Cedar Rapids Post Office move could save $1.6 mil & cut 34 jobs - KWWL - Eastern Iowa Breaking News, Weather, Closings

Cedar Rapids Post Office move could save $1.6 mil & cut 34 jobs

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CEDAR RAPIDS (KWWL) -

More than a hundred people attended a public meeting Tuesday to discuss the proposal to move mail processing operations from the Cedar Rapids to Milan, Illinois.

The United States Postal Service (USPS) reports a decline in mail volume due to new technology.

The Hawkeye District manager Jim Herrmann said this decline also means a decline in revenue.

"All of the money comes from stamps that are purchased," Herrmann said. "Because of social networks and electronic payments, a lot of mail is going away—especially first class, which affects a lot of business. So as mail volume goes away we have to shrink our company, because we have less revenue coming in."

In an effort to increase efficiency, the postal service has conducted an area mail processing (AMP) study. The study, released in September, is currently under review by the USPS Headquarters.

The study found by consolidating the Cedar Rapids and Quad Cities Processing and Distribution Facilities (P&DF), the USPS could save $1,686,263 in annual mail processing savings.  That's in addition to $175,085 in management costs, $989,200 in maintenance costs, and $780,580 in transportation costs.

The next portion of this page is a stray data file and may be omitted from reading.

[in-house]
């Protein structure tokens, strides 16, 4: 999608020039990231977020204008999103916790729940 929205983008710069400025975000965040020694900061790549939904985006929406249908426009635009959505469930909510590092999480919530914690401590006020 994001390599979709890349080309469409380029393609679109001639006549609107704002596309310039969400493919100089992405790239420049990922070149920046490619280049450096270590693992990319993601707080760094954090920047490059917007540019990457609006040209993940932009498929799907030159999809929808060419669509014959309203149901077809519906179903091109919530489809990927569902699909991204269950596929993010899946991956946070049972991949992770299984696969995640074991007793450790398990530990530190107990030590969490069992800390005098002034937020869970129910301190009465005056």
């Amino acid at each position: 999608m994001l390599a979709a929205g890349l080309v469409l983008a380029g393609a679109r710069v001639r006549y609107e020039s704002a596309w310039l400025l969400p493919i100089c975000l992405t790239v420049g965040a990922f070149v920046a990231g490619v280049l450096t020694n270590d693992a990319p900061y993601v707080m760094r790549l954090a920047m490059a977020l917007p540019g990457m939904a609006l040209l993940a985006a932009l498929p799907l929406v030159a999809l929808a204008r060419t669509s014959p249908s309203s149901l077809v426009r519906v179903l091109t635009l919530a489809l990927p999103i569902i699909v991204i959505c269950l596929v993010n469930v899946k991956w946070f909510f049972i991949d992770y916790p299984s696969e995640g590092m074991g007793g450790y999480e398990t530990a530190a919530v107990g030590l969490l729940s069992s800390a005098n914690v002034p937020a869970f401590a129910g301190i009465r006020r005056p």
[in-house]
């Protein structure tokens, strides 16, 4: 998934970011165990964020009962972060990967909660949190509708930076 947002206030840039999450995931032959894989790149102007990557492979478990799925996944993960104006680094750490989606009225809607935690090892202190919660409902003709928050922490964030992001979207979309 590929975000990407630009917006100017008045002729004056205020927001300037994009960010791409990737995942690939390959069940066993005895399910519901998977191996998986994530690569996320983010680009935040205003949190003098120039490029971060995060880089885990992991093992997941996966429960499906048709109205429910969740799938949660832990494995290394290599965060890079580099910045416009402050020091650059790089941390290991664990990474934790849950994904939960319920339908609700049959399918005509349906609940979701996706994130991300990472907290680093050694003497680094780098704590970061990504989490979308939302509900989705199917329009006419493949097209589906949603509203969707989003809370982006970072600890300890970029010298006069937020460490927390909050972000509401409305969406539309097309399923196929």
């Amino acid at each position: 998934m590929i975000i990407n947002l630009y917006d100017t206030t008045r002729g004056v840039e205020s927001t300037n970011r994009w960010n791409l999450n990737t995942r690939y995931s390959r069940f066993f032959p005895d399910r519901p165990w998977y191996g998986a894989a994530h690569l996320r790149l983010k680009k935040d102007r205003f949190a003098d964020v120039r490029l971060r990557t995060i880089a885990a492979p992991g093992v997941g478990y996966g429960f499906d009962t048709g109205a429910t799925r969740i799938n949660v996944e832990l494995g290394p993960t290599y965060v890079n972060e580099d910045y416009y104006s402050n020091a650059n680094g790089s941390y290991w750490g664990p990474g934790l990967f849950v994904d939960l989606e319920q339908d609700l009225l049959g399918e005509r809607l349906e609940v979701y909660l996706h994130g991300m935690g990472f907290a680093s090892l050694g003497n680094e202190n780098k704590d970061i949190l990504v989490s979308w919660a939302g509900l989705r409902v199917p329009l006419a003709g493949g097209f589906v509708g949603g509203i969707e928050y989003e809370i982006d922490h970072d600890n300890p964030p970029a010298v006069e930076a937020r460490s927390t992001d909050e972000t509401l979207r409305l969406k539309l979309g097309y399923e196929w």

The proposed consolidation would mean a net decrease of about 34 positions, but many of those jobs would just be moved to a different location.

"I know the employees are concerned because its change," Herrmann said. "It affects them personally, and in some cases, they've lived their whole life in Cedar Rapids and they may have to move outside of Cedar Rapids as far as their jobs go."

The USPS says local customers would see few changes. The retail and other services currently available are not expected to change, but local collection box pick-ups may.  Commercial mailers who drop ship to Destination Sectional Center Facility may also see changes.

But critics, like supporters of savethepostoffice.com, argue that the postal service's statistics have been conflicting.

Officials have not yet released a timetable for when they will announce their decision on the proposal.

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